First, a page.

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Age-Dependent Decrease of Mitochondrial Complex II Activity in Human Skin Fibroblasts

Open ArchivePublished:January 29, 2016DOI:https://doi.org/10.1016/j.jid.2016.01.017
      The mitochondrial theory of aging remains one of the most widely accepted aging theories and implicates mitochondrial electron transport chain dysfunction with subsequent increasing free radical generation. Recently, complex II of the electron transport chain appears to be more important than previously thought in this process, suggested predominantly by nonhuman studies. We investigated the relationship between complex II and aging using human skin as a model tissue. The rate of complex II activity per unit of mitochondria was determined in fibroblasts and keratinocytes cultured from skin covering a wide age range. Complex II activity significantly decreased with age in fibroblasts (P = 0.015) but not in keratinocytes. This was associated with a significant decline in transcript expression (P = 0.008 and P = 0.001) and protein levels (P = 0.0006 and P = 0.005) of the succinate dehydrogenase complex subunit A and subunit B catalytic subunits of complex II, respectively. In addition, there was a significant decrease in complex II activity with age (P = 0.029) that was specific to senescent skin cells. There was no decrease in complex IV activity with increasing age, suggesting possible locality to complex II.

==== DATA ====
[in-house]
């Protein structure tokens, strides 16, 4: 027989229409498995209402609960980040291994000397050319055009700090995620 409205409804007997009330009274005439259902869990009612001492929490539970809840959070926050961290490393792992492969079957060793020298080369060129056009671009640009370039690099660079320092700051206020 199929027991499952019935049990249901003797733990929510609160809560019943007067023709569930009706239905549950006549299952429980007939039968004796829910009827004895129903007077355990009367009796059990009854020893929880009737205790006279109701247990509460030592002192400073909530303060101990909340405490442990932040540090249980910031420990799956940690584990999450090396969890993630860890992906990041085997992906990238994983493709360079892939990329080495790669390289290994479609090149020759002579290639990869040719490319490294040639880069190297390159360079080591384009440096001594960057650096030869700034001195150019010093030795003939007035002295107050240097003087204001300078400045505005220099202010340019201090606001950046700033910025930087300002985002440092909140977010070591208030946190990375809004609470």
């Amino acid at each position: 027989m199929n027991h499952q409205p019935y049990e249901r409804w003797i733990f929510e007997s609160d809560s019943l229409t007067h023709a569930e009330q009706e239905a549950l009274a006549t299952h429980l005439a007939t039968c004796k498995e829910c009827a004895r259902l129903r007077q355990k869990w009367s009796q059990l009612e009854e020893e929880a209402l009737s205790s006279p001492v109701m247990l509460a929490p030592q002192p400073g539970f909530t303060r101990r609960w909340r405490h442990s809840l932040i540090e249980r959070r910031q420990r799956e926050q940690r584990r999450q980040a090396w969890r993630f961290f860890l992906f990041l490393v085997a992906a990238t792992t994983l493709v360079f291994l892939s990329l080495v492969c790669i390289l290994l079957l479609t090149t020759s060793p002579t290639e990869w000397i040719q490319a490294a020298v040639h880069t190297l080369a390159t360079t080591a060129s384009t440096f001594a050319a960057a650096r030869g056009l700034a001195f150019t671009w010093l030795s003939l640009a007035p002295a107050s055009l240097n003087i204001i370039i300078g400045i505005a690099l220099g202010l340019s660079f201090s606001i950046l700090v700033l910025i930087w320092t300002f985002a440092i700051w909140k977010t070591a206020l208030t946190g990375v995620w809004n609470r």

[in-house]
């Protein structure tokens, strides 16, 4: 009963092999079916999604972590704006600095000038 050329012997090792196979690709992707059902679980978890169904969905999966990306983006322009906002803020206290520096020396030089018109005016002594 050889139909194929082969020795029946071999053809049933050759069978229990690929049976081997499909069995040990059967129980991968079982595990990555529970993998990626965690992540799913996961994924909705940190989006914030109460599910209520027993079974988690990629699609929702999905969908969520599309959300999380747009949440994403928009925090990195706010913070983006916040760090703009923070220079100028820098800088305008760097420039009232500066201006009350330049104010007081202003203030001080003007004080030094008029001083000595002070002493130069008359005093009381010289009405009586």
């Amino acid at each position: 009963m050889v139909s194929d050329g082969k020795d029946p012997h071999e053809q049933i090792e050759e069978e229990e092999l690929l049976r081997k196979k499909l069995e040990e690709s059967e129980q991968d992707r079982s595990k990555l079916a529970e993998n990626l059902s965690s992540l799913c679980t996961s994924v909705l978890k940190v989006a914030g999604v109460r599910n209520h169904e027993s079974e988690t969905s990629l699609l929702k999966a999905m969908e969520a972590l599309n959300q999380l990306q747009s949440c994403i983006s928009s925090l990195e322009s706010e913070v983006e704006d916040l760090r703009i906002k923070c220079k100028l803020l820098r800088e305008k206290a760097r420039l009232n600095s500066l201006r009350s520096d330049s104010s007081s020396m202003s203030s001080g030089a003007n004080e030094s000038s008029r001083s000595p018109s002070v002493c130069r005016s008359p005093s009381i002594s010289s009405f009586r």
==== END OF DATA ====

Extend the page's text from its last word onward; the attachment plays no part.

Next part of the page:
Abbreviations:

      β-gal (β-galactosidase), CII/CS (complex II activity per unit of citrate synthase activity), CIV/CS (complex IV activity per unit of citrate synthase activity), FACS (fluorescence-activated cell sorting), ROS (reactive oxygen species), SDHA (succinate dehydrogenase complex subunit A), SDHB (succinate dehydrogenase complex subunit B), SDHC (succinate dehydrogenase complex subunit C), SDHD (succinate dehydrogenase complex subunit D)

      Introduction

      It was first speculated more than 40 years ago that mitochondria play a key role in the aging process (
      • Harman D.
      The biologic clock: the mitochondria?.
      ), mainly because the majority of endogenous reactive oxygen species (ROS) are produced by these dynamic organelles as a byproduct of respiration. In addition, higher levels of mitochondrial dysfunction, mitochondrial DNA damage, and ROS generation are observed with increasing age (
      • Birket M.J.
      • Birch-Machin M.A.
      Ultraviolet radiation exposure accelerates the accumulation of the aging-dependent T414G mitochondrial DNA mutation in human skin.
      ,
      • Boffoli D.
      • Scacco S.C.
      • Vergari R.
      • Solarino G.
      • Santacroce G.
      • Papa S.